Gestational Age, Parent Education, and Education in Adulthood
Peer reviewed, Journal article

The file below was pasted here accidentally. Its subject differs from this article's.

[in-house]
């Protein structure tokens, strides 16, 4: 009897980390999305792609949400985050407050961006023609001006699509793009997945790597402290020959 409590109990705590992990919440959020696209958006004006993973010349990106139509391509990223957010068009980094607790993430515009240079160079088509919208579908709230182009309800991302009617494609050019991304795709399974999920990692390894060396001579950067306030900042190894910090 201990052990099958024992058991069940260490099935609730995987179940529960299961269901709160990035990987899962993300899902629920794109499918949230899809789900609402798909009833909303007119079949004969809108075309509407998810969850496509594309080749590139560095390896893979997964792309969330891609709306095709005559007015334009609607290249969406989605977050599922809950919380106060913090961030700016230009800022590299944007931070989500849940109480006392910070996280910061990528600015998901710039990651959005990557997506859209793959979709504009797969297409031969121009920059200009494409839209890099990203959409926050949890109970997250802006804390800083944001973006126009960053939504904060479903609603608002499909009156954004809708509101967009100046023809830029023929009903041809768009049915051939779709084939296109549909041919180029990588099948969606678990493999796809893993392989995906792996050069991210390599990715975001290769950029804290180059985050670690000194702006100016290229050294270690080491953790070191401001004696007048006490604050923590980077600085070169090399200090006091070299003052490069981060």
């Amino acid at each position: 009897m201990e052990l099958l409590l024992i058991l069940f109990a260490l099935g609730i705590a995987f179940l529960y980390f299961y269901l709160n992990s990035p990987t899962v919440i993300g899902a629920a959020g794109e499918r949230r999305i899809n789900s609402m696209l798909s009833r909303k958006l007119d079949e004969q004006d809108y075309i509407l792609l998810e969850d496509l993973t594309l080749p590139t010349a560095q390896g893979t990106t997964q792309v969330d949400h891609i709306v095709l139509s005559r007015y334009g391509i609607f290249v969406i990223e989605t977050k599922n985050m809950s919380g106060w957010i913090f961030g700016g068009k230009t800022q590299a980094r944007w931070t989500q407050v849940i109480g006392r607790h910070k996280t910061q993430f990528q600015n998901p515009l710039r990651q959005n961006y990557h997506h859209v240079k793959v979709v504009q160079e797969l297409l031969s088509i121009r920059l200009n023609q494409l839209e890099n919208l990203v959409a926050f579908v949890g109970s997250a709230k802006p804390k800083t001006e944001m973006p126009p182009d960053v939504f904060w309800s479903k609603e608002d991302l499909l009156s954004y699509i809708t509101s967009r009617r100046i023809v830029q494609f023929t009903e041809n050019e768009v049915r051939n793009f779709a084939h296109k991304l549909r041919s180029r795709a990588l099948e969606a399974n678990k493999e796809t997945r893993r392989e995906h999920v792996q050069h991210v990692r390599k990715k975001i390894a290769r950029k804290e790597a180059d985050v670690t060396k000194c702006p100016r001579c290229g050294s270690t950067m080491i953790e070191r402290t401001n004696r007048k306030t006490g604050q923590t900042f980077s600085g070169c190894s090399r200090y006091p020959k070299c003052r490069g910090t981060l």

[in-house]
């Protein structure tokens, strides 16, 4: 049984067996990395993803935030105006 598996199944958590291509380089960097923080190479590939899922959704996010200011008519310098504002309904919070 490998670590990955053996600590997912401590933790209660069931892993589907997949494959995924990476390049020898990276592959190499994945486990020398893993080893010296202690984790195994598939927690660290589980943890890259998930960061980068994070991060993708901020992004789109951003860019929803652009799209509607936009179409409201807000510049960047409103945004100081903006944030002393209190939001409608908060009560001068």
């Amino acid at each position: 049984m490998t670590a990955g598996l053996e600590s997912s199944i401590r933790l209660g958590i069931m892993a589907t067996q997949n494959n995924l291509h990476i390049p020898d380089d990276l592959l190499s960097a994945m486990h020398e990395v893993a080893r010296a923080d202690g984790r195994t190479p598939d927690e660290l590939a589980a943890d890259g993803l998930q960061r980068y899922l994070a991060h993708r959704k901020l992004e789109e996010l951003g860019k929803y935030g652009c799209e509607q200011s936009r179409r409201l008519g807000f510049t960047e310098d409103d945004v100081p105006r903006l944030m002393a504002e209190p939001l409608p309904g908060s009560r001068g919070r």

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Background: Adults born preterm (<37 weeks) have lower educational attainment than those abstract born term. Whether this relationship is modified by family factors such as socioeconomic background is, however, less well known. We investigated whether the relationship between gestational age and educational attainment in adulthood differed according to parents’ educational level in 4 Nordic countries. Methods: This register-based cohort study included singletons born alive from 1987 up to 1992 in Denmark, Finland, Norway, and Sweden. In each study population, we investigated effect modification by parents’ educational level (low, intermediate, high) on the association between gestational age at birth (25–44 completed weeks) and low educational attainment at 25 years (not having completed upper secondary education) using general estimation equations logistic regressions. Results: A total of 4.3%, 4.0%, 4.8%, and 5.0% singletons were born preterm in the Danish (n 5 331 448), Finnish (n 5 220 095), Norwegian (n 5 292 840), and Swedish (n 5 513 975) populations, respectively. In all countries, both lower gestational age and lower parental educational level contributed additively to low educational attainment. For example, in Denmark, the relative risk of low educational attainment was 1.84 (95% confidence interval 1.44 to 2.26) in adults born at 28 to 31 weeks whose parents had high educational level and 5.25 (95% confidence interval 4.53 to 6.02) in adults born at 28 to 31 weeks whose parents had low educational level, compared with a reference group born at 39 to 41 weeks with high parental educational level. Conclusions: Although higher parental education level was associated with higher educational attainment for all gestational ages, parental education did not mitigate the educational disadvantages of shorter gestational age.